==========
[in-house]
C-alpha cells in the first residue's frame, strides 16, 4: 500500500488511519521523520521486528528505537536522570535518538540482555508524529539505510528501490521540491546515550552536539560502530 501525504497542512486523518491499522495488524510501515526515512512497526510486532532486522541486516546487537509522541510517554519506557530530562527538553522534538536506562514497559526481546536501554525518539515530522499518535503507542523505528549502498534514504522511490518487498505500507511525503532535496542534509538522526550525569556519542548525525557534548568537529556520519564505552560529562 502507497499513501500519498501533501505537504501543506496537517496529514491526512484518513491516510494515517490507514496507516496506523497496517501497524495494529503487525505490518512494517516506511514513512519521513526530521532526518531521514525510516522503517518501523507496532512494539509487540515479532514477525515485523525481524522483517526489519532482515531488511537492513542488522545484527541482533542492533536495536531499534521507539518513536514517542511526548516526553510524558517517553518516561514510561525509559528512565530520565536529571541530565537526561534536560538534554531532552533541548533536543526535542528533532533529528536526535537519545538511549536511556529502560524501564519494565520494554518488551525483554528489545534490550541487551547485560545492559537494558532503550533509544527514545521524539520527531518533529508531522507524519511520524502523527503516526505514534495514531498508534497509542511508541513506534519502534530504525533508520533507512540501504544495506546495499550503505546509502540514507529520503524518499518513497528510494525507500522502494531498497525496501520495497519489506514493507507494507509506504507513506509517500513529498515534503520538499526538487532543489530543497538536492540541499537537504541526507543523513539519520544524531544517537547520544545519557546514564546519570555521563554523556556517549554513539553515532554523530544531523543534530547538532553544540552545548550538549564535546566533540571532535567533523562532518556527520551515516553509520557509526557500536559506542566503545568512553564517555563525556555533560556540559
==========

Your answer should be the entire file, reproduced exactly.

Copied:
[in-house]
C-alpha cells in the first residue's frame, strides 16, 4: 500500500488511519521523520521486528528505537536522570535518538540482555508524529539505510528501490521540491546515550552536539560502530 501525504497542512486523518491499522495488524510501515526515512512497526510486532532486522541486516546487537509522541510517554519506557530530562527538553522534538536506562514497559526481546536501554525518539515530522499518535503507542523505528549502498534514504522511490518487498505500507511525503532535496542534509538522526550525569556519542548525525557534548568537529556520519564505552560529562 502507497499513501500519498501533501505537504501543506496537517496529514491526512484518513491516510494515517490507514496507516496506523497496517501497524495494529503487525505490518512494517516506511514513512519521513526530521532526518531521514525510516522503517518501523507496532512494539509487540515479532514477525515485523525481524522483517526489519532482515531488511537492513542488522545484527541482533542492533536495536531499534521507539518513536514517542511526548516526553510524558517517553518516561514510561525509559528512565530520565536529571541530565537526561534536560538534554531532552533541548533536543526535542528533532533529528536526535537519545538511549536511556529502560524501564519494565520494554518488551525483554528489545534490550541487551547485560545492559537494558532503550533509544527514545521524539520527531518533529508531522507524519511520524502523527503516526505514534495514531498508534497509542511508541513506534519502534530504525533508520533507512540501504544495506546495499550503505546509502540514507529520503524518499518513497528510494525507500522502494531498497525496501520495497519489506514493507507494507509506504507513506509517500513529498515534503520538499526538487532543489530543497538536492540541499537537504541526507543523513539519520544524531544517537547520544545519557546514564546519570555521563554523556556517549554513539553515532554523530544531523543534530547538532553544540552545548550538549564535546566533540571532535567533523562532518556527520551515516553509520557509526557500536559506542566503545568512553564517555563525556555533560556540559